Corporations need to do a better job building social change into their business strategies in ways that benefit both their business and society, a new report says.
Using a strategy known as “sustainable value creation,” says the report by Accenture and the Committee Encouraging Corporate Philanthropy, or CECP, companies should develop their philanthropy with the same approach they use to developing their business.
That will require finding “new, scalable sources of competitive advantage that generate measureable profit and community benefit,” it says.
The report says that “a business at its best is a company that has overcome traditional strategic and operational divisions between advancing the performance of the enterprise and promoting the well-being of citizens and communities.”
In a poll conducted at the 2011 Board of Boards CEO Conference hosted by the CECP, 91 percent of CEOs responding said they “face difficulties in identifying an initial set of societal issues that link to competitive advantage, scaling the strategy across the company, or measuring the societal and business performance of these initiatives.”
And 70 percent saw a need to evaluate sustainable-value-creation strategies with “different criteria than traditional opportunities because this approach requires a longer time horizon to generate returns.”
Based on CEO interviews and polling, along with analysis by Accenture and CECP, the report identifies five key “imperatives” for planning, managing and scaling a strategy for sustainable value creation.
Companies that are successful, the report says, “already have proven mechanisms in place to generate profitable ideas both in the short- and long-term, yet the business opportunities within fundamental societal issues are often overlooked.”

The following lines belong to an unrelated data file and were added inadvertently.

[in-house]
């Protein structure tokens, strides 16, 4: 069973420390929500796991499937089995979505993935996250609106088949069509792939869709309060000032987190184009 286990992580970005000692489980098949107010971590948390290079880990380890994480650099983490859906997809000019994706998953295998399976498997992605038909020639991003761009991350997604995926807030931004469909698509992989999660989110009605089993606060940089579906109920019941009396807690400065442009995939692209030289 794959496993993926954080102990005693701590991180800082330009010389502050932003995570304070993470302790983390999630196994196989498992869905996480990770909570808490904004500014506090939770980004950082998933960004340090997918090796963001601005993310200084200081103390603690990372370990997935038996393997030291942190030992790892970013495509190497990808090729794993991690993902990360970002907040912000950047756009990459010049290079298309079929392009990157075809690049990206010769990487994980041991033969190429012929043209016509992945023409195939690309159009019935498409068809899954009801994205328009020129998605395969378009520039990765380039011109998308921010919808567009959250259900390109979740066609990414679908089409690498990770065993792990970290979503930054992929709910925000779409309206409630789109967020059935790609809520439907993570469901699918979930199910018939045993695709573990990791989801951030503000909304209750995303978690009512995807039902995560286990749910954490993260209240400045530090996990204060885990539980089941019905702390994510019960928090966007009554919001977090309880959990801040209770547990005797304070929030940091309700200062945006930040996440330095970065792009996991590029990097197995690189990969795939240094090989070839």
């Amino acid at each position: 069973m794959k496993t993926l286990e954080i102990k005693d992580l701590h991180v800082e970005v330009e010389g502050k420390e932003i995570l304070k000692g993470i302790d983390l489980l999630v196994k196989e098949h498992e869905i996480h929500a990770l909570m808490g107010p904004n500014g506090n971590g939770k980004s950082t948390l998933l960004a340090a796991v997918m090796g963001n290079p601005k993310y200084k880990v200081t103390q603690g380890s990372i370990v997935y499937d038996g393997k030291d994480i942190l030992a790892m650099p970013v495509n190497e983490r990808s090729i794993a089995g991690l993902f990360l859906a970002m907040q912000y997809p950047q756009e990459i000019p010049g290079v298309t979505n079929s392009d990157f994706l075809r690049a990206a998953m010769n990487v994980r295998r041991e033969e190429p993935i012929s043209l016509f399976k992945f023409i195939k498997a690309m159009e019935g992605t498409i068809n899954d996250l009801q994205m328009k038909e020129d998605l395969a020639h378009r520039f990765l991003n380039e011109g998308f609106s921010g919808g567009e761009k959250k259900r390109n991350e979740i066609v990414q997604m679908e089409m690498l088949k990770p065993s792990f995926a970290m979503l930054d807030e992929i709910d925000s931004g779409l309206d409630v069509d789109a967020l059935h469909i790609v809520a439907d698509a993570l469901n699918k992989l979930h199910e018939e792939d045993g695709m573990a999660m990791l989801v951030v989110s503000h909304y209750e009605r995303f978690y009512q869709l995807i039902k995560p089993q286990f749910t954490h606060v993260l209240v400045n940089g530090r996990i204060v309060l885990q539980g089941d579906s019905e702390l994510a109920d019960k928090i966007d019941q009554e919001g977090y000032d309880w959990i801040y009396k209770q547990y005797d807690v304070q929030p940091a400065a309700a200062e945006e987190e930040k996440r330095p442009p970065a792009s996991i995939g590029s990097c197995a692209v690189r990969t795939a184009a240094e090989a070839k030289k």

If companies rigorously analyze “the root causes of existing core business challenges,” it says, they “often uncover underlying societal problems that, if addressed, may lead to new sources of competitive advantage.”
Once a company identifies those social issues, it should look for the “optimal role” it can play in helping to address them.
“To accomplish this, organizations must invest in a deeper level of understanding of their future growth path as it relates to community needs,” the report says.
Executives, in turn, must adopt a management philosophy akin to the way a research-and-development department runs, including a “hands-on approach to conducting the local market research needed to understand societal needs and to accommodating a more iterative development cycle,” the report says.
Leaders, it says, ‘Must be comfortable with the idea of trying as well as failing and applying lessons to refine the program over time.”
Companies also should aim to “scale” their sustainable-value-creation programs across the business, the report says.
That requires big organizational changes, it says, including “embedding incentive programs, governance structures, and measurement practices across the company in support of the strategy.”
Those strategies also will require “distinctive executive leadership capabilities,” the report says.
“CEOs, in particular, must set the tone and pace of the program and reinforce the value with key stakeholders,” it says, including employees, consumers, investors and partners.
Sustainable value creation in many ways represents “an extension of the same capabilities at which leading businesses already excel,” the report says, including “understanding consumer needs, investing in innovation, mobilizing around change, creating markets, and managing a complex ecosystem of stakeholders.”
The strategy also has “enormous transformative potential for an enterprise beyond ‘business as usual,” it says. “Traditional either/or mindsets – assumptions that companies must choose between competitiveness and sustainability – must be overcome.”
And the strategy requires immediate action, the report says.
“Business is under increasing pressure to rise to stakeholder expectations, increase transparency, and identify new sources of growth,” it says. “At the same time, the severity and complexity of societal problems – issues that can hamper a company’s ability to thrive – are rapidly increasing.”
So “whenever and wherever possible,” the report says, companies should “fuse corporate interests with society’s interests.”